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The curious case of QuadrigaCX

While the circumstances surrounding the failure of leading Canadian exchange QuadrigaCX have set a new benchmark for ‘weird’, it may well be that just like so many other crypto exchange mega-fails, the real culprit could once again be something as simple as incompetent management.

Following the somewhat mysterious death of its founder Gerald Cotten, QuadrigaCX has revealed it cannot gain access to any of its cold wallets where customer funds were allegedly stored — leaving its users high-and-dry and potentially 190 million unaccounted for.

This news comes on the heels of the hack experienced by New Zealand’s leading crypto asset exchange Cryptopia. The troubling circumstances surrounding these two exchanges are fodder for those who believe the sector will benefit from greater regulatory oversight.

A suspicious death

The ‘QuadrigaCX saga’ continues to draw attention from both the cryptocurrency sector and mainstream media. The curious circumstances surrounding Cotten’s death can be characterized as confusing at best and suspicious at worst. However, as more details begin to emerge, it is becoming clear that the Canadian exchange’s troubles did not begin with its founder’s death but much earlier.

Cotten and his wife, Kathleen Robertson, arrived in Jaipur, India on December 8, 2018. The couple had traveled there to participate in activities connected to a children’s orphanage, which they were allegedly supporting. However, shortly after checking in to the luxury Oberoi Rajvilas hotel, Cotten developed a stomach ache and was taken to the Fortis Escorts private hospital in Jaipur, according to a report by The Globe And Mail.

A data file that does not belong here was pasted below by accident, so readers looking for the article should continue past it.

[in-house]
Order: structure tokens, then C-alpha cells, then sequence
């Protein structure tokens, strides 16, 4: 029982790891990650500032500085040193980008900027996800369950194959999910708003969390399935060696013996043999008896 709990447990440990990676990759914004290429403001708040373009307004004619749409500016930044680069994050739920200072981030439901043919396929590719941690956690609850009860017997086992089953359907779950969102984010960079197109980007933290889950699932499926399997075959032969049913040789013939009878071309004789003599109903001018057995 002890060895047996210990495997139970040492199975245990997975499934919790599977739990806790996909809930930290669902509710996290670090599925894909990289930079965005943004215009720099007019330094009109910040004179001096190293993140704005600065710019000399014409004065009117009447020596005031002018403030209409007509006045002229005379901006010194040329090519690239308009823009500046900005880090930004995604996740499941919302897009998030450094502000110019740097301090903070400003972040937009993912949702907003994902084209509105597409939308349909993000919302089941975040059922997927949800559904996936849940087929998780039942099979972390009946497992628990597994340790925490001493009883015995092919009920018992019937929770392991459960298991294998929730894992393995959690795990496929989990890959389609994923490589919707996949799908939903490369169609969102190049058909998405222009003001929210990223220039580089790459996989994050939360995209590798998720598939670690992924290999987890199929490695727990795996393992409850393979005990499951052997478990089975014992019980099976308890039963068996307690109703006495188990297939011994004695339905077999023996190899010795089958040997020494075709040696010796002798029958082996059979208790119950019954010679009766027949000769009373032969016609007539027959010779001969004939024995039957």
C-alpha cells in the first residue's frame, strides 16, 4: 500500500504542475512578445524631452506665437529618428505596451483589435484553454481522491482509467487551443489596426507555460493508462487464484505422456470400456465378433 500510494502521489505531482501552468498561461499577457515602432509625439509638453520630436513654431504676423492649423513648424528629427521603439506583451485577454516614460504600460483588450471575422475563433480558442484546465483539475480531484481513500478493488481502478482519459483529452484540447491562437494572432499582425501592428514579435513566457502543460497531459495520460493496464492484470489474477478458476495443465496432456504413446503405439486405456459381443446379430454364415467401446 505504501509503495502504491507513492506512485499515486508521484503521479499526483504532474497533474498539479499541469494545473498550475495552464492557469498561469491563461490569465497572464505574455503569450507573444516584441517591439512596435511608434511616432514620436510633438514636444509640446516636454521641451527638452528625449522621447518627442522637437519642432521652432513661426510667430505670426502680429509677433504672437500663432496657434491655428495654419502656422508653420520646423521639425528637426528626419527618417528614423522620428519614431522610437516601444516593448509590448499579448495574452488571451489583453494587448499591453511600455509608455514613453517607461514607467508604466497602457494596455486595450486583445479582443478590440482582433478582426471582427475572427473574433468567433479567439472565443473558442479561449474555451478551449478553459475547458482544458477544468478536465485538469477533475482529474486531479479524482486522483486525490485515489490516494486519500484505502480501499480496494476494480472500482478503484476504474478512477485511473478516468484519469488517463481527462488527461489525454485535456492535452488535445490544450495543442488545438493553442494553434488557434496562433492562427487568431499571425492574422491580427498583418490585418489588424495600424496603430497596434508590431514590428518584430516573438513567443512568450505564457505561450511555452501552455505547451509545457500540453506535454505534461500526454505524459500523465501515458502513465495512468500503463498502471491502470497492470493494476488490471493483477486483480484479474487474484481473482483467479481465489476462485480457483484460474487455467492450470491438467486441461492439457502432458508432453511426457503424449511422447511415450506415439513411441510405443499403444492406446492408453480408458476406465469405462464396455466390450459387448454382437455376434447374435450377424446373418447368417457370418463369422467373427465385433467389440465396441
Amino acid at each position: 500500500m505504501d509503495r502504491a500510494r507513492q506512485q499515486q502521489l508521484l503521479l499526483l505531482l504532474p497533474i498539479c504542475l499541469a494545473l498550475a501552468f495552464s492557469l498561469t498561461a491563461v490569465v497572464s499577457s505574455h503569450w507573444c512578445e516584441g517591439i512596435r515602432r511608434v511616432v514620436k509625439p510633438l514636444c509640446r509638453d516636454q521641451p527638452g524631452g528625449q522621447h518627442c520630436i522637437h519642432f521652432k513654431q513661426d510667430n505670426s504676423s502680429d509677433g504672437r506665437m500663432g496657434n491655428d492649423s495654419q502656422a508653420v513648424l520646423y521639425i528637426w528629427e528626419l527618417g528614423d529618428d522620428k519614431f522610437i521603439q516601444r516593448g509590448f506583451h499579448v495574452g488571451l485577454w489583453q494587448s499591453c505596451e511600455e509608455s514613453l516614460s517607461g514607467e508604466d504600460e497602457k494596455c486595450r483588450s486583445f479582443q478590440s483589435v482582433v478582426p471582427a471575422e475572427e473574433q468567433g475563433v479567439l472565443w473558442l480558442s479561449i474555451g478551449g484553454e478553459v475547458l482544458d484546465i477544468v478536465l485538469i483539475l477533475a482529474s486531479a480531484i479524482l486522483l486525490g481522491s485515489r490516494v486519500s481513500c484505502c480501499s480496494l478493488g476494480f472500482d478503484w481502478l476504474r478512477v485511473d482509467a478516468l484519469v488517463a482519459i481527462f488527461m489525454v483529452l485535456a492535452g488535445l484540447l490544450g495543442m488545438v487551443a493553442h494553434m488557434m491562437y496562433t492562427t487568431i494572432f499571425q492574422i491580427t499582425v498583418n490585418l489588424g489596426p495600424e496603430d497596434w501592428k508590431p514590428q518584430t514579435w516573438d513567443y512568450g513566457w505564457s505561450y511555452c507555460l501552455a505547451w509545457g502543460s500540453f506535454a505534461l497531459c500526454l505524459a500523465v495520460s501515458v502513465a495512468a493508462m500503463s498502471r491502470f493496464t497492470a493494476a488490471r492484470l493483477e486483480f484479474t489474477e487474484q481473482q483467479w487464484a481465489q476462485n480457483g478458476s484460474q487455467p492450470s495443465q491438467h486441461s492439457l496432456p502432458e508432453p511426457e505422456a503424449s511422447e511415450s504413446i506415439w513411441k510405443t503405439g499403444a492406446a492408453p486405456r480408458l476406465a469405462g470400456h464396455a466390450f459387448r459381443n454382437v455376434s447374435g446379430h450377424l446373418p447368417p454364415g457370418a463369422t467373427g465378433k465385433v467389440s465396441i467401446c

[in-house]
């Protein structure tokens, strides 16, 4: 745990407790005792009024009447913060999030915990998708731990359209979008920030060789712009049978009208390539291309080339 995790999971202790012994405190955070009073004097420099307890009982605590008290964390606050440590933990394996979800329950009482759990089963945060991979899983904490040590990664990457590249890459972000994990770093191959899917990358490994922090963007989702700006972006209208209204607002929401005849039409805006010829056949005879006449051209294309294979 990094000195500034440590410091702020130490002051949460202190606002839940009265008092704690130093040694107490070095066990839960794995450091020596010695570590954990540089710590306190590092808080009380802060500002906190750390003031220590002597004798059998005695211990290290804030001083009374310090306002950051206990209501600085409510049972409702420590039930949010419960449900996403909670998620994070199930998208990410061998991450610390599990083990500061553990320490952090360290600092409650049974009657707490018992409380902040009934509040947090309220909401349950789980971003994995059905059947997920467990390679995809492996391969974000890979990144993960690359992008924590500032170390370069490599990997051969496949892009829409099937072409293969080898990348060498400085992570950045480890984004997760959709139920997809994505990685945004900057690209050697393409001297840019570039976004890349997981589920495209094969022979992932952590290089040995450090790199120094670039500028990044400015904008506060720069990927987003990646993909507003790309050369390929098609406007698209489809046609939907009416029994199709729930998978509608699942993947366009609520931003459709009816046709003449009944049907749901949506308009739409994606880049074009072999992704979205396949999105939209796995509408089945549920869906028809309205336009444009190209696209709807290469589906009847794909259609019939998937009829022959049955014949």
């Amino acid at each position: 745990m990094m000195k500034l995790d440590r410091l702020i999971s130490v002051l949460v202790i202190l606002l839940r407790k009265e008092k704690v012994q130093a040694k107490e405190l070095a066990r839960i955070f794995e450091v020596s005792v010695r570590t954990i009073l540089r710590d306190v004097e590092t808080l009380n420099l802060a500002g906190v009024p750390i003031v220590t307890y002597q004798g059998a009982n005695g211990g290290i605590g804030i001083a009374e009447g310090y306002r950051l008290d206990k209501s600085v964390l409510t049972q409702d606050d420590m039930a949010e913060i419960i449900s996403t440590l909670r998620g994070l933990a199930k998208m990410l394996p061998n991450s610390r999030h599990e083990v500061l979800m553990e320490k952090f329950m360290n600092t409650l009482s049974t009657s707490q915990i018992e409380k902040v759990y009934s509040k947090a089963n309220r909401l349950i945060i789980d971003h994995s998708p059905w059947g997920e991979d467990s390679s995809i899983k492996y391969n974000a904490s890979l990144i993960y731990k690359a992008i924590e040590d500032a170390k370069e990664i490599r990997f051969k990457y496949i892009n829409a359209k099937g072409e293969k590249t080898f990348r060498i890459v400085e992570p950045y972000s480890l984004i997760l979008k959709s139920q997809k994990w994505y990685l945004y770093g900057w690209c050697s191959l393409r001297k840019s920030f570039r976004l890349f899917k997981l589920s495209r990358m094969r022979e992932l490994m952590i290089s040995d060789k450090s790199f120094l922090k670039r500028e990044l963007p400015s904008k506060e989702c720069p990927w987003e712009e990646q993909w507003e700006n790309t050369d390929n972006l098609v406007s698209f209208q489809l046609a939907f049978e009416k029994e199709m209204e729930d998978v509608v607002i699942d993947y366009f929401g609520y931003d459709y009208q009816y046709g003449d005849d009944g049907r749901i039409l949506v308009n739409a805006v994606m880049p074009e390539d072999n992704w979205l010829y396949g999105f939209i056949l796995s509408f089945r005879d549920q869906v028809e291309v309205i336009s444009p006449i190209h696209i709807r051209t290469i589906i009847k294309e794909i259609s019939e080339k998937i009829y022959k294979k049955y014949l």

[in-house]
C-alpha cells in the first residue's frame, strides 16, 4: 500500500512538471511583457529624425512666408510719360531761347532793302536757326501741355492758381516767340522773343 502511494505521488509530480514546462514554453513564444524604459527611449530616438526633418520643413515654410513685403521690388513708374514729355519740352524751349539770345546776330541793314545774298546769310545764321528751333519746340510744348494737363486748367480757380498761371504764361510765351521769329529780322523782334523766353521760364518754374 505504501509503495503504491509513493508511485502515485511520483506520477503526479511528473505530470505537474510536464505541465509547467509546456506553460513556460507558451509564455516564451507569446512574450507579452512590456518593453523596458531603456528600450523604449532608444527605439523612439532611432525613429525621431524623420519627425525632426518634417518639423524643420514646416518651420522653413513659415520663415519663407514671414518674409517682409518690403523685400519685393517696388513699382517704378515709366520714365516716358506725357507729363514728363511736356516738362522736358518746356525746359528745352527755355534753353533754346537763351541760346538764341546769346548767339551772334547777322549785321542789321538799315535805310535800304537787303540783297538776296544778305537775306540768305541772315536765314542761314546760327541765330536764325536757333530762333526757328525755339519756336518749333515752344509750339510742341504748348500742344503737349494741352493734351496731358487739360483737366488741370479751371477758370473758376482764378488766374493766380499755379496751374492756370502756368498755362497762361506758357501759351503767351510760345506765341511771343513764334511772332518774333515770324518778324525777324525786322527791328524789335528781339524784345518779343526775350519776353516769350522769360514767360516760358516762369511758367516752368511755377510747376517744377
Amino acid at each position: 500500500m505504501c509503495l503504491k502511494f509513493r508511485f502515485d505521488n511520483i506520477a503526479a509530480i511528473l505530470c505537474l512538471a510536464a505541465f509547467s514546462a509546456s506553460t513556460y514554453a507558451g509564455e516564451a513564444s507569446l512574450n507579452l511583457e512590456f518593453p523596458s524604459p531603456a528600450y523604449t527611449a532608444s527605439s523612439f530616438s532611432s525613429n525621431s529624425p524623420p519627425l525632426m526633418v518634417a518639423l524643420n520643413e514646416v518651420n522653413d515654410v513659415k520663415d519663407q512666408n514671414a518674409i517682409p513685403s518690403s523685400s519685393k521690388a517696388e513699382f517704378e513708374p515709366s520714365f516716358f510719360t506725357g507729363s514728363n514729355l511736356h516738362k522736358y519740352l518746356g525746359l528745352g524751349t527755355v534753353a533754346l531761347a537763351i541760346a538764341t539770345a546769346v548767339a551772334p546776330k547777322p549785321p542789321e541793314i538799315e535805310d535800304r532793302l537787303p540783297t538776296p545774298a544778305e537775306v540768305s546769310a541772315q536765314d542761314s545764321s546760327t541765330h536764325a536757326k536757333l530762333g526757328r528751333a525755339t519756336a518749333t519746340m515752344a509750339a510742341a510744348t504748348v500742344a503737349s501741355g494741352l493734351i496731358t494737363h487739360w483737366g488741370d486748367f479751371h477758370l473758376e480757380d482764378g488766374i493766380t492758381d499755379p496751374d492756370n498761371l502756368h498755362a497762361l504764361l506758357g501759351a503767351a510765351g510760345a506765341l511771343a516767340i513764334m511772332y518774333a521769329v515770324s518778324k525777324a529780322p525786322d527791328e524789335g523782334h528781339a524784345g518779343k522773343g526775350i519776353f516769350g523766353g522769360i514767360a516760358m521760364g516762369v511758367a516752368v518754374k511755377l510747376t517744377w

Cotten’s hospitalization is credited to complications arising from Crohns Disease, an inflammatory disease of the digestive tract which he had been diagnosed with years earlier. Cotten’s condition deteriorated rapidly and he was pronounced dead on December 9 with the official cause of death revealed to be cardiac arrest. Robertson, Cotten’s widow, returned to Canada on December 10. A funeral was held at JA Snow Funeral Home in Halifax Nova Scotia on December 14th.

The death of Cotten has raised a number of questions, starting with irregularities around the legal documents used to verify it. The death certificate viewed by media house The Globe And Mail lists the place of death as the Oberoi Rajvilas hotel, while another death certificate, published by blockchain news publication _CoinDesk, _lists the place of death as Fortis Escorts hospital.

Additionally, there are questions about how a 30-year-old man could develop serious complications from a disease he had been managing for years and then die in just a matter of hours. Dr. Jayant Sharma, the gastroenterology doctor who took lead with Cotten during his time at Fortis Escorts hospital, remarked that while they were sure he had died, the circumstances around his demise were "medically unusual."

Moreover, Simmi Mehra, an embalmer at Mahatma Gandhi Medical College & Hospital, another private hospital, refused to embalm Cotten’s body in preparation for its return to Canada. Mehra found it suspicious that the body would be brought from a hotel as opposed to in an ambulance from a hospital as is customary. However, she also added that as a private embalmer she is generally very cautious. She directed the body to a public hospital where it was eventually embalmed. Cotten’s body was picked up by the hospital’s staffers from the couple’s hotel.